Maria is a Liverpool FC fan. Maria has been working to help the Hillsborough families since 1990, when, as a junior solicitor, the firm she worked for – Brian Thompson and Partners – was involved in the civil litigation on behalf of the Hillsborough families. Although she did not have conduct of any of the cases, she was able to follow their progress. When she got elected to Parliament in 1997, she was swiftly contacted by constituents such as Phil Hammond, Jenni Hicks and Doreen Jones, all of whom lost children in the crush at Leppings Lane.
Maria says “I have a lot to say about Hillsborough and what has gone on over the years but because of the fact that the new inquests are currently going on, I do not want to say anything that may be used to get in the way of that process. This page will definitely be updated thereafter.”
“I have always tried to help the families in any way I can since I was first elected to Parliament. My speeches in Parliament at crucial points over the years are part of the developing picture over that time of trying to move things forward through the legal system.”
“Even though the interim report of the public enquiry by Lord Justice Taylor was very clear about the culpability of the South Yorkshire Police within four months of the disaster happening, the original inquest verdicts, now overturned, muddied the waters and acted as a brake on the legal system’s capability of dealing with the aftermath of the disaster. This had consequences for years ahead.”
“Along with Andy Burnham, I called on the morning of the 20th anniversary of the disaster in 2009 for the release of all documentation, something which led to the establishment of the Hillsborough Independent Panel. (Ref Liverpool Echo piece) I was proud to be part of ensuring that this novel way of dealing with a huge injustice, whilst avoiding the pitfalls of having to rely on a legal system which had already come to a view over many years was pursued.”
“The arrangements for the HIP process the Government made in 2009 enabled the release of documents that would not normally be released thanks to Justice Minister, Lord Michael Wills’s decision to make the Panel members data controllers under the Data Protection Act. Along with Government taking a very broad view of what should be released, including some documents that would not normally be released for 30 years, the Panel was able to do its work. This was one of the key decisions ensuring that the process worked – unlike the Stuart-Smith scrutiny in 1998, which failed. I believe that the Independent Panel worked wonderfully well to put the full facts before the British public and the current Inquests and IPCC investigations are a tribute to that fact.”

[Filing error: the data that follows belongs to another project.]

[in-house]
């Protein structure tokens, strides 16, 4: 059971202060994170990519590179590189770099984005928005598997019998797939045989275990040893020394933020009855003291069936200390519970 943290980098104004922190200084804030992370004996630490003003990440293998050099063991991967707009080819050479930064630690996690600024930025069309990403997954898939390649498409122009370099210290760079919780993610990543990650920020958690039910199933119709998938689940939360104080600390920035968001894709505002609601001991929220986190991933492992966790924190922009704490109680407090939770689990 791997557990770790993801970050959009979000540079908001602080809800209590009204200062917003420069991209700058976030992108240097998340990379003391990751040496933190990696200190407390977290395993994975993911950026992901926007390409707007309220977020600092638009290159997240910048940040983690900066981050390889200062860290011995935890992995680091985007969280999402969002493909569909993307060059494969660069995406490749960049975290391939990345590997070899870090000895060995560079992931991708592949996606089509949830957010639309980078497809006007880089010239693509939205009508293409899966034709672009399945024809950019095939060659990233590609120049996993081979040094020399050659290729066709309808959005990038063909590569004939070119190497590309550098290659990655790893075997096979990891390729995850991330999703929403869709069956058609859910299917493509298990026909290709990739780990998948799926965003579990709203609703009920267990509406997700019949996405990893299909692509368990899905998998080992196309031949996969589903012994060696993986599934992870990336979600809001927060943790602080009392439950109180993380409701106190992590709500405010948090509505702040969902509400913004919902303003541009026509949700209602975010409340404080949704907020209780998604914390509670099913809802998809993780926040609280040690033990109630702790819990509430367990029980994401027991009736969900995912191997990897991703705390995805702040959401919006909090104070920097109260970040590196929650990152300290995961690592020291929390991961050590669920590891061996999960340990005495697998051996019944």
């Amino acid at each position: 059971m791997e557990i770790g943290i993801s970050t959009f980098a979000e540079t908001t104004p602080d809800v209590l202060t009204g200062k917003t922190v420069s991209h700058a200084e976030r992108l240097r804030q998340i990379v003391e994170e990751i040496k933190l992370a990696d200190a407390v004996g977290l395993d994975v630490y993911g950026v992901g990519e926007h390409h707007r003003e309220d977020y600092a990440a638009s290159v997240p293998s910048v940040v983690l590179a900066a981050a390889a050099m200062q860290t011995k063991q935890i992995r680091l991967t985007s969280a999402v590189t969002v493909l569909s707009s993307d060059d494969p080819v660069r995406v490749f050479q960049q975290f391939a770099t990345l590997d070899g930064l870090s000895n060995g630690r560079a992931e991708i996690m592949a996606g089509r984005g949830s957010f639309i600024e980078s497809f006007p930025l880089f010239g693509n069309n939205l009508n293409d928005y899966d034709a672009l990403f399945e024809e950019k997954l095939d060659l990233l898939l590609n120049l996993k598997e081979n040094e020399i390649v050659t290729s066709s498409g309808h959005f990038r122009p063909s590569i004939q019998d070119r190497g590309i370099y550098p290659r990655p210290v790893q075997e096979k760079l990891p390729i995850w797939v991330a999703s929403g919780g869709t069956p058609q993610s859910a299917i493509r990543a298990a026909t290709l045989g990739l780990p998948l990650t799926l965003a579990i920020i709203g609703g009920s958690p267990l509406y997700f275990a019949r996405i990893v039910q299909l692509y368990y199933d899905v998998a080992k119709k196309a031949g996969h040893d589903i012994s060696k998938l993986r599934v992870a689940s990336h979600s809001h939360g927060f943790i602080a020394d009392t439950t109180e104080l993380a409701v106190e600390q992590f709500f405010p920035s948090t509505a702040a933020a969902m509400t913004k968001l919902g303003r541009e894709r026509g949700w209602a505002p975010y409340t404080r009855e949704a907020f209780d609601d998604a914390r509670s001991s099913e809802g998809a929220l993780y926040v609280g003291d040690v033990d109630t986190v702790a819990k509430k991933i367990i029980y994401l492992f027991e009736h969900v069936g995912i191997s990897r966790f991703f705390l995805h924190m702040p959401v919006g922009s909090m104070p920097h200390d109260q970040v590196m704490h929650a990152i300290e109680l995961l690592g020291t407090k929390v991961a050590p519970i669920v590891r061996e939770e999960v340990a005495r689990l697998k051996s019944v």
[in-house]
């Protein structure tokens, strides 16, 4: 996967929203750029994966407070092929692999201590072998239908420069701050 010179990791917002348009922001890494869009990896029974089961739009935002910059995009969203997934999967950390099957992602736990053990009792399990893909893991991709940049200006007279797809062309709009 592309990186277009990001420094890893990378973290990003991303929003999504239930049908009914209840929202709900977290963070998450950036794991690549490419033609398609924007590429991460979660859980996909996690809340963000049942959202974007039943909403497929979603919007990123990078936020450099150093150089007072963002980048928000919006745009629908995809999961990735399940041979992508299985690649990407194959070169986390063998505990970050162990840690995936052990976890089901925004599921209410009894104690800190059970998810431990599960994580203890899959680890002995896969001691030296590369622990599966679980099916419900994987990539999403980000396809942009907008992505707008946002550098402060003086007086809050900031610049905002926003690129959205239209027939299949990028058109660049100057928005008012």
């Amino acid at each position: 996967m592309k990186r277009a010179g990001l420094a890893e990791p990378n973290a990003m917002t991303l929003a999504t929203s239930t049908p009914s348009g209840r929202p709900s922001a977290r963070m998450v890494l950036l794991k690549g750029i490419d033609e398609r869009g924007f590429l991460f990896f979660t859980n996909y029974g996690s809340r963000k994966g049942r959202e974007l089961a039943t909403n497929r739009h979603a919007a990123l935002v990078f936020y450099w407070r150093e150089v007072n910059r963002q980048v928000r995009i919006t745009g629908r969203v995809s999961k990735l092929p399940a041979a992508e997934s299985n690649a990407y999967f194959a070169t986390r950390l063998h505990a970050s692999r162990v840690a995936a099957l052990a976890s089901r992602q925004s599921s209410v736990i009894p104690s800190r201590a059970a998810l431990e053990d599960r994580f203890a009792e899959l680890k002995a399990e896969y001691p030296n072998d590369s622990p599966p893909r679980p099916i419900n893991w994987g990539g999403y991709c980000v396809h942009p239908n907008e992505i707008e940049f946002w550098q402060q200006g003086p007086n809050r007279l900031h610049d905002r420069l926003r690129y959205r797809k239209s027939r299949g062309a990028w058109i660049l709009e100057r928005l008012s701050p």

“I have co-sponsored a Private Members Bill with Lord Michael Wills, Public Advocate Bill currently in the House of Lords, to try and ensure that there is a process available to other families of disasters in future to prevent them having to wait for 25 years to get to the truth.”
“The report of the Hillsborough Independent Panel has led to the biggest inquiry by the IPCC into police wrongdoing ever undertaken and to the quashing of the original Inquest verdicts and the new Inquests into the deaths of the 96 Hillsborough victims.”
Maria Eagle MP, responding to the verdicts at the Hillsborough Inquests, said: “My thoughts are with the families of the 96 people who died and the survivors who witnessed such carnage more than 27 years ago. They have had to face a terrible ordeal over such an extended period of time that their ongoing trauma can only be guessed at. At every stage, they have had to defend the reputations of the dead against gross lies and distortions by those responsible for the disaster. South Yorkshire Police bear a particular responsibility for this.
As someone who has fought alongside the families for justice since I was elected to Parliament in 1997, I am glad that this ordeal has come closer to being over with the delivery of the inquest verdicts today. Further legal proceedings may now result and I look forward to the CPS considering these findings.
At the outset of these new inquests, we were all cautiously optimistic that a verdict of unlawful killing would be reached. It is a huge victory for the families in their campaign for justice for the 96 Liverpool fans who lost their lives tragically on that day that a verdict of unlawful killing was returned today.
It is also a complete vindication of the families and the survivors of the disaster that the jury unanimously agreed that the behaviour of fans did not cause or contribute to the situation at the Leppings Lane turnstiles. Lord Justice Taylor came to this conclusion within months of the disaster. We have to ask as a society how it has been left to the families to conduct this campaign over 27 years to clear the names and defend the reputations of those who died and survived the trauma.”
Hillsborough Family Support Group can be contacted via:-
Hillsborough Justice Campaign can be contacted via:-
Up to date information on the inquests can be found here:
Further Reading links can be found below: